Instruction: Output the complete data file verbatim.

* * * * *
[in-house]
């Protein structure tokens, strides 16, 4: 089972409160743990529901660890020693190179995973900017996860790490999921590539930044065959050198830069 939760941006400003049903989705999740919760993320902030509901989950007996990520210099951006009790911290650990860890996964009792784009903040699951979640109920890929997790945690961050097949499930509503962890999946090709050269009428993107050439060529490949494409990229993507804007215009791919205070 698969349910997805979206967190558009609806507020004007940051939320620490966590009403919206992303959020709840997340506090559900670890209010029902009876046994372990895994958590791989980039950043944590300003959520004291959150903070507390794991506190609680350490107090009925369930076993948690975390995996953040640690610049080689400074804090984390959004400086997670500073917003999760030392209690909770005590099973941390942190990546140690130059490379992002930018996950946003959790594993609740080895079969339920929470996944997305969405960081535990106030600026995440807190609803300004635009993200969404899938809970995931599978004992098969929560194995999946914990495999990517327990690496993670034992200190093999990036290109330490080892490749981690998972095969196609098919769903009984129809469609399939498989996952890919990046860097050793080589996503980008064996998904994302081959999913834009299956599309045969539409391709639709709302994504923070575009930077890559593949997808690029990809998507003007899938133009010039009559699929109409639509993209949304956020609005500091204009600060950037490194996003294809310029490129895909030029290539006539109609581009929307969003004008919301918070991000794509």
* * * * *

[in-house]
């Protein structure tokens, strides 16, 4: 089972409160743990529901660890020693190179995973900017996860790490999921590539930044065959050198830069 939760941006400003049903989705999740919760993320902030509901989950007996990520210099951006009790911290650990860890996964009792784009903040699951979640109920890929997790945690961050097949499930509503962890999946090709050269009428993107050439060529490949494409990229993507804007215009791919205070 698969349910997805979206967190558009609806507020004007940051939320620490966590009403919206992303959020709840997340506090559900670890209010029902009876046994372990895994958590791989980039950043944590300003959520004291959150903070507390794991506190609680350490107090009925369930076993948690975390995996953040640690610049080689400074804090984390959004400086997670500073917003999760030392209690909770005590099973941390942190990546140690130059490379992002930018996950946003959790594993609740080895079969339920929470996944997305969405960081535990106030600026995440807190609803300004635009993200969404899938809970995931599978004992098969929560194995999946914990495999990517327990690496993670034992200190093999990036290109330490080892490749981690998972095969196609098919769903009984129809469609399939498989996952890919990046860097050793080589996503980008064996998904994302081959999913834009299956599309045969539409391709639709709302994504923070575009930077890559593949997808690029990809998507003007899938133009010039009559699929109409639509993209949304956020609005500091204009600060950037490194996003294809310029490129895909030029290539006539109609581009929307969003004008919301918070991000794509």